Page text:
Pike also regularly hosts creativity sessions where employees can come into the kitchen and just experiment with whatever they want. It was during one such session that they may have finally cracked a birthday cake cookie, something he says customers have been asking for. Sour Cherry Blasters, Mini Eggs, Nutella, apple pie and a slew of other options can also be found on the rotating menu and of course there is a Pride cookie, which is available year-round and is a featured item during Pride Toronto.

Related: Steve Hodge Shares His Best Tips on How to Run a Successful Bakery

“There’s maybe one trained baker in our entire company,” Pike says of his employees and overall philosophy. “It’s a group of amazing, incredible people — a lot of them work in the arts — who love home baking, who just want to be part of a community that is inclusive and who just celebrate the joy and happiness of what a cookie can bring to somebody.”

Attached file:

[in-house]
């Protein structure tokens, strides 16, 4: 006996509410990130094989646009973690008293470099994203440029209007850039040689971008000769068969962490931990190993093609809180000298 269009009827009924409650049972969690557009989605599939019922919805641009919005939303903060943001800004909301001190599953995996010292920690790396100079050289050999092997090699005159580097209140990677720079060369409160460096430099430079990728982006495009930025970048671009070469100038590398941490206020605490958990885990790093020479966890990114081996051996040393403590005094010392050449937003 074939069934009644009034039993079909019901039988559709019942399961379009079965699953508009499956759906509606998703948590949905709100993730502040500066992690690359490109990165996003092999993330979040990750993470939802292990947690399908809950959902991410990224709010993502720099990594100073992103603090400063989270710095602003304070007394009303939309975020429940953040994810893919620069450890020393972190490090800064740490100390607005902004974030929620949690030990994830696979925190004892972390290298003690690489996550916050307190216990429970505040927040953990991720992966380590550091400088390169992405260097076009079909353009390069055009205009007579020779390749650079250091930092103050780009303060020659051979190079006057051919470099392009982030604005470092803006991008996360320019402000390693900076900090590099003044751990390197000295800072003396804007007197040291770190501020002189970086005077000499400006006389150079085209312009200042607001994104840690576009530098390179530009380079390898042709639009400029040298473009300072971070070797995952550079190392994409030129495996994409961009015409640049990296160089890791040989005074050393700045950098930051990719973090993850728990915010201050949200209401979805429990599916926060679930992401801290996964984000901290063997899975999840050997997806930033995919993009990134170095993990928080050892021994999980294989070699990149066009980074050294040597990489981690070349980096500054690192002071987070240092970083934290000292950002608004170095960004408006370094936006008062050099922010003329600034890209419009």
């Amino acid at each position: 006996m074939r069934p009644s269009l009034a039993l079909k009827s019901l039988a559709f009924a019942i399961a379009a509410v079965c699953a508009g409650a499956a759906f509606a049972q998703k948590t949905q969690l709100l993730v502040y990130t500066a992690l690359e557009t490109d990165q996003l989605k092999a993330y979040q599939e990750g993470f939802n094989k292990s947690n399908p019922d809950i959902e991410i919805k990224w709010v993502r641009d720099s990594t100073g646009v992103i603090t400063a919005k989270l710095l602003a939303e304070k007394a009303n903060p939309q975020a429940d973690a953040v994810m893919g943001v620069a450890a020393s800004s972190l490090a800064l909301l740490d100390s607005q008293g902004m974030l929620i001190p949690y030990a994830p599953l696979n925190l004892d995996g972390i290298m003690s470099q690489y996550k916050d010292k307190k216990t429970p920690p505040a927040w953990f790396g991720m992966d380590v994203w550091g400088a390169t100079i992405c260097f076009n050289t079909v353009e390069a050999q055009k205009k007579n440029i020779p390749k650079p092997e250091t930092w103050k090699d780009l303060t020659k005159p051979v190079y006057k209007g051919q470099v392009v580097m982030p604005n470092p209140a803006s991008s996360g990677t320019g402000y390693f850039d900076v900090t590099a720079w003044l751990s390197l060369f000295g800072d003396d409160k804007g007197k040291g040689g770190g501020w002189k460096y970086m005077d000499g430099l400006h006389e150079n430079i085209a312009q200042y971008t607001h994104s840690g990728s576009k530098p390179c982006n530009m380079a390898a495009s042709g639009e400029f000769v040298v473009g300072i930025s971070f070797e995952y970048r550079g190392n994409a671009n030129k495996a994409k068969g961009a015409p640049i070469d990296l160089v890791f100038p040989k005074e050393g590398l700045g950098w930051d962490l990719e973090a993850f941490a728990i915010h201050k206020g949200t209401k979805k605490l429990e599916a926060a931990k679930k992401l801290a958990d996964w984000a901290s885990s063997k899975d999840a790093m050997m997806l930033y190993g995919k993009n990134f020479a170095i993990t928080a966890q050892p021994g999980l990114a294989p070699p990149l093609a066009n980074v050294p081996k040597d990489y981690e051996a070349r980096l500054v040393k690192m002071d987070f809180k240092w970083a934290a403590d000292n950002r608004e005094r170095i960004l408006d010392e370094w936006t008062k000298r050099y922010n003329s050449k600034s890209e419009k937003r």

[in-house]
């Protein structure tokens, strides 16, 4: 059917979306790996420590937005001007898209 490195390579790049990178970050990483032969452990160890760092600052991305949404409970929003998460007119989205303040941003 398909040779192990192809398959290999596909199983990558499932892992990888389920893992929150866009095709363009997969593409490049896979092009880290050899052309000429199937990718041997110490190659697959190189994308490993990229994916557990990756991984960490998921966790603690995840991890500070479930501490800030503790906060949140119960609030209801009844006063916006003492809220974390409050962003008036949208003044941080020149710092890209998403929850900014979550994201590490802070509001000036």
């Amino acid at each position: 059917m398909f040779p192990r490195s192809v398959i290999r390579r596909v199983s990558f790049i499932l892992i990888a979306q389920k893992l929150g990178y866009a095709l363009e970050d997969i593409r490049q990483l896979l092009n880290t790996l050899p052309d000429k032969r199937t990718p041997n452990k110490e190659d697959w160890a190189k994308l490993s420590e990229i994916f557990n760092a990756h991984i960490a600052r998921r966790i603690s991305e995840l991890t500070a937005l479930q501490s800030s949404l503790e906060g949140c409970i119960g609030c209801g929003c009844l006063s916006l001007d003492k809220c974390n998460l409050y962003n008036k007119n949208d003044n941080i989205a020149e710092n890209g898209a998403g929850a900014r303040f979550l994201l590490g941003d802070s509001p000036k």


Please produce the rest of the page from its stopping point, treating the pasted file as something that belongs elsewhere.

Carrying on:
An Artful Future

Looking back, Pike isn’t sure he would have grown Craig’s Cookies the way he did had the pandemic not forced him to. It wasn’t just that he had to find ways to pivot, it was also that his first loves, theatre and music, were also shut down. So he doubled down with cookies and looked into how far he could push the business while exploring wholesale opportunities, a frozen cookie dough and other potential ventures.

Pike says there’s a lot of room for growth, but he’s also at the point where he wants to ensure he has a grasp on the business and not the other way around. He’s an entrepreneur with no formal business training (one of his project managers recently insisted he learn about profit margins, for example) and he feels the company is at a point where he needs someone else to help him explore future potential. Until then, he’s not in a rush.